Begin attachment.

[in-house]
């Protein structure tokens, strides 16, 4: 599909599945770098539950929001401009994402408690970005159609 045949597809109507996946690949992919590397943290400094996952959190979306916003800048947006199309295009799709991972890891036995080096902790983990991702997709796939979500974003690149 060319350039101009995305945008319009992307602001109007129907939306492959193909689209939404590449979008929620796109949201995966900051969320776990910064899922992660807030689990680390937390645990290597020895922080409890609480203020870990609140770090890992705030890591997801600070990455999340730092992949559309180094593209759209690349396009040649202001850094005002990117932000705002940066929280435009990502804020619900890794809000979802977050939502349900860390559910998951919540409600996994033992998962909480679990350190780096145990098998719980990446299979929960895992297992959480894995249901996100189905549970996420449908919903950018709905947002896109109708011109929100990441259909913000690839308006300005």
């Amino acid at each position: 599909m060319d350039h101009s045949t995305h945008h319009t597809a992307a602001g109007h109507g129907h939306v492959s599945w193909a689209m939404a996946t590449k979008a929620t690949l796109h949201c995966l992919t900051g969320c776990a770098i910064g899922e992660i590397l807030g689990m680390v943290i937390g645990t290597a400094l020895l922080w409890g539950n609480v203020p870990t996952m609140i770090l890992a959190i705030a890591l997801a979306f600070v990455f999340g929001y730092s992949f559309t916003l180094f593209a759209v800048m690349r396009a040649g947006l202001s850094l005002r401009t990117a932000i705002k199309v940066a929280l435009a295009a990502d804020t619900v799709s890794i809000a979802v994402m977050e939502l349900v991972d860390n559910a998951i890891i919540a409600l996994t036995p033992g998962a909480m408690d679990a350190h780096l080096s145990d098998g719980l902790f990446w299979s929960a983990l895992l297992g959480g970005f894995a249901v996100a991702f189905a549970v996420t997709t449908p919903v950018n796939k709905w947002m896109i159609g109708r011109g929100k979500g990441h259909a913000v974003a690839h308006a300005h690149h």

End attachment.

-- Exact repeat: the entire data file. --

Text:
[in-house]
């Protein structure tokens, strides 16, 4: 599909599945770098539950929001401009994402408690970005159609 045949597809109507996946690949992919590397943290400094996952959190979306916003800048947006199309295009799709991972890891036995080096902790983990991702997709796939979500974003690149 060319350039101009995305945008319009992307602001109007129907939306492959193909689209939404590449979008929620796109949201995966900051969320776990910064899922992660807030689990680390937390645990290597020895922080409890609480203020870990609140770090890992705030890591997801600070990455999340730092992949559309180094593209759209690349396009040649202001850094005002990117932000705002940066929280435009990502804020619900890794809000979802977050939502349900860390559910998951919540409600996994033992998962909480679990350190780096145990098998719980990446299979929960895992297992959480894995249901996100189905549970996420449908919903950018709905947002896109109708011109929100990441259909913000690839308006300005």
């Amino acid at each position: 599909m060319d350039h101009s045949t995305h945008h319009t597809a992307a602001g109007h109507g129907h939306v492959s599945w193909a689209m939404a996946t590449k979008a929620t690949l796109h949201c995966l992919t900051g969320c776990a770098i910064g899922e992660i590397l807030g689990m680390v943290i937390g645990t290597a400094l020895l922080w409890g539950n609480v203020p870990t996952m609140i770090l890992a959190i705030a890591l997801a979306f600070v990455f999340g929001y730092s992949f559309t916003l180094f593209a759209v800048m690349r396009a040649g947006l202001s850094l005002r401009t990117a932000i705002k199309v940066a929280l435009a295009a990502d804020t619900v799709s890794i809000a979802v994402m977050e939502l349900v991972d860390n559910a998951i890891i919540a409600l996994t036995p033992g998962a909480m408690d679990a350190h780096l080096s145990d098998g719980l902790f990446w299979s929960a983990l895992l297992g959480g970005f894995a249901v996100a991702f189905a549970v996420t997709t449908p919903v950018n796939k709905w947002m896109i159609g109708r011109g929100k979500g990441h259909a913000v974003a690839h308006a300005h690149h």